In an article penned by Chief of Staff of the U.S. Army, General Raymond T. Odierno, the CFR would see the Army used to address “challenges in the United States itself” in order to keep the homeland safe from domestic disasters, including terrorist attacks. Odierno writes:
Where appropriate we will also dedicate active-duty forces, especially those with niche skills and equipment, to provide civilian officials with a robust set of reliable and rapid response options.
That’s right. Should the sheriff suspect that a particular citizen in his county poses a threat to security and feels he doesn’t have the proper “skills and equipment” to deal with the situation, he can just call out the U.S. Army and bring a “rapid response” force that is robust enough to eliminate the problem.
These are not the musings of an unknown academic written in an obscure journal of little importance. These are the black-and-white plans for “building a flexible force” as laid out by the man in charge and published for all the world to read by the people who may have put him there.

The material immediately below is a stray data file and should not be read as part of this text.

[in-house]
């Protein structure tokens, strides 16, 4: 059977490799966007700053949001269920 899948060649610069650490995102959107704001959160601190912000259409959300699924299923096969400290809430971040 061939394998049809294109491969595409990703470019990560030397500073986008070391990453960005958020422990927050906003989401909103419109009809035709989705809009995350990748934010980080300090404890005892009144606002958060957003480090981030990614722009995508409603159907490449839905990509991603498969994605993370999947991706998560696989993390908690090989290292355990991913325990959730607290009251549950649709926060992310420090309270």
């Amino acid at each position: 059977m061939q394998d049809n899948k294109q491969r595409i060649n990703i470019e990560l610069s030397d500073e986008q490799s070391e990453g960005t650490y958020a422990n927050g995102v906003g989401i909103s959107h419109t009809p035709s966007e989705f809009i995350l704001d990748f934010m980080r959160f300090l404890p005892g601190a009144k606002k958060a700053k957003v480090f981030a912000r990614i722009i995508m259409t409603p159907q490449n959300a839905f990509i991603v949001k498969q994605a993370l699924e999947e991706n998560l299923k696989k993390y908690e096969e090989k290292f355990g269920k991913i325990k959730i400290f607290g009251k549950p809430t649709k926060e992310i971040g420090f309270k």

In order to justify this new (and illegal) mission for the Army, General Odierno points to three “major changes” that have precipitated the re-tasking of the troops: First, “declining budgets due to the country’s worsened fiscal situation; second, “a shift in emphasis to the Asia-Pacific region; and third, a “broadening of focus from counterinsurgency, counterterrorism, and training of partners to shaping the strategic environment, preventing the outbreak of dangerous regional conflicts, and improving the army’s readiness to respond in force to a range of complex contingencies worldwide.”
There are so many things wrong with every one of these points that each deserves its own article focused solely on its deconstruction. Unfortunately, there is only so much space and each of these considerations has one critical flaw in common: no constitutional authority for any of it.